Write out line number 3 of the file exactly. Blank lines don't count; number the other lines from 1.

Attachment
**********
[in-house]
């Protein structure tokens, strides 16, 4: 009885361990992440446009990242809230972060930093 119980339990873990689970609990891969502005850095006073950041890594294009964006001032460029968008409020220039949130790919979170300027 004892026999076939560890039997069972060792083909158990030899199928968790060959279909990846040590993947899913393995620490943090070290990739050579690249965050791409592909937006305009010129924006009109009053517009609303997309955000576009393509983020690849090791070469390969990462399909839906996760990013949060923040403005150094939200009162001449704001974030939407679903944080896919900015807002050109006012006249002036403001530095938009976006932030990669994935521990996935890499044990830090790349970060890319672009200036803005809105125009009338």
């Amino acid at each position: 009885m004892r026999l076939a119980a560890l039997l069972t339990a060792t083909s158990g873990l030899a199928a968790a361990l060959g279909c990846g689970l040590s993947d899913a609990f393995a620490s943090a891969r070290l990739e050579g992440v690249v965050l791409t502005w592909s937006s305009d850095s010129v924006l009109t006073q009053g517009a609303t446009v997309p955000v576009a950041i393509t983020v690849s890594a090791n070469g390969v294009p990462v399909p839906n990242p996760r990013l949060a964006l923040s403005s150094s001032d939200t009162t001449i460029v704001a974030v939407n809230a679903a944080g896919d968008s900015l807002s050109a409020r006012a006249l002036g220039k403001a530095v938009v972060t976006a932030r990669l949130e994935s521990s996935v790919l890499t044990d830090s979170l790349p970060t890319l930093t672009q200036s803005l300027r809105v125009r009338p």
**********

């Amino acid at each position: 009885m004892r026999l076939a119980a560890l039997l069972t339990a060792t083909s158990g873990l030899a199928a968790a361990l060959g279909c990846g689970l040590s993947d899913a609990f393995a620490s943090a891969r070290l990739e050579g992440v690249v965050l791409t502005w592909s937006s305009d850095s010129v924006l009109t006073q009053g517009a609303t446009v997309p955000v576009a950041i393509t983020v690849s890594a090791n070469g390969v294009p990462v399909p839906n990242p996760r990013l949060a964006l923040s403005s150094s001032d939200t009162t001449i460029v704001a974030v939407n809230a679903a944080g896919d968008s900015l807002s050109a409020r006012a006249l002036g220039k403001a530095v938009v972060t976006a932030r990669l949130e994935s521990s996935v790919l890499t044990d830090s979170l790349p970060t890319l930093t672009q200036s803005l300027r809105v125009r009338p």